Last month, Australia signed a free trade agreement with China, though it has yet to be implemented. Its ninth free trade deal with its neighbors came amid Australia’s active participation in ongoing negotiations over two major trade deals in the Asia-Pacific region, the Trans-Pacific Partnership (TPP) and the Regional Comprehensive Economic Partnership (RCEP). How does all this trade-related bustle fit together? And how much is politics, as much economics, involved?
The current activity reflects a shift in global trade regimes. Australia used to be a strong supporter of multilateral trade, with the World Trade Organization (WTO) at the center of the action. This multilateral format delivered huge benefits in the postwar era, with international trade growing twice as fast as GDP. It has, however, come to the end of the road. For well over a decade, the latest round of WTO trade talks, known as the Doha Round, has struggled to make progress. A weak agreement reached in Bali last year was subsequently nullified when India reneged on the deal. Getting over 160 countries to agree on substantive trade reform is impossible. The WTO still has other valuable tasks to perform, like resolving trade disputes, and it might yet find a different format for trade-enhancing negotiations. But for the moment the action has moved elsewhere—to free trade agreements.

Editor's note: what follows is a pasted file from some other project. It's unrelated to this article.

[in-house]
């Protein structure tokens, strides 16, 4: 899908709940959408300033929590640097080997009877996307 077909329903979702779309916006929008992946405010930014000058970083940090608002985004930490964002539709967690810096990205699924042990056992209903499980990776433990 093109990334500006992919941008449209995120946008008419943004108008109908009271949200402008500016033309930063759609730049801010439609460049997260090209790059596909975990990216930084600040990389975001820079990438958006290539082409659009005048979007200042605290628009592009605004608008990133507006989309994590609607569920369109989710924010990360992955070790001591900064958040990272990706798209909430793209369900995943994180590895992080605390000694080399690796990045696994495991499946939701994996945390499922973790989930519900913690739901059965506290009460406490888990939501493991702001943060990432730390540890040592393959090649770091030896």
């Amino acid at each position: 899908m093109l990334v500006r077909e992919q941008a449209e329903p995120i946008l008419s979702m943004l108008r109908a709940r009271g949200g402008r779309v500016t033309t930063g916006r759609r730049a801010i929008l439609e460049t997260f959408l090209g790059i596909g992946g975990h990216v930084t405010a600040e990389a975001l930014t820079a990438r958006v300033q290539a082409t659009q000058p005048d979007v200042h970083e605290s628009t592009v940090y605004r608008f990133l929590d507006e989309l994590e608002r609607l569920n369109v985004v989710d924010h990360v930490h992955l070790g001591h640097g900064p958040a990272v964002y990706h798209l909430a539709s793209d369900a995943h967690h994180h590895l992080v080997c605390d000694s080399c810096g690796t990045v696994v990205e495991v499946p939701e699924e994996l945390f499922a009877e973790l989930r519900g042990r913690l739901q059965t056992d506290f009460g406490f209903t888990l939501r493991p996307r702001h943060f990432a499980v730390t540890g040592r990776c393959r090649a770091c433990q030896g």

Whether bilateral or plurilateral—involving more than two countries, often in the form of smaller regional pacts like the North American Free Trade Agreement (NAFTA)—free trade agreements should more properly be called preferential trade agreements. After all, their defining characteristic is to give trade preference to treaty participants, discriminating against nonparticipants. These agreements are often popular with industry export lobbies that value the opportunities to gain preferential access to attractive markets. At the same time, however, a country might find itself importing from a participant that is not the cheapest global source of supply.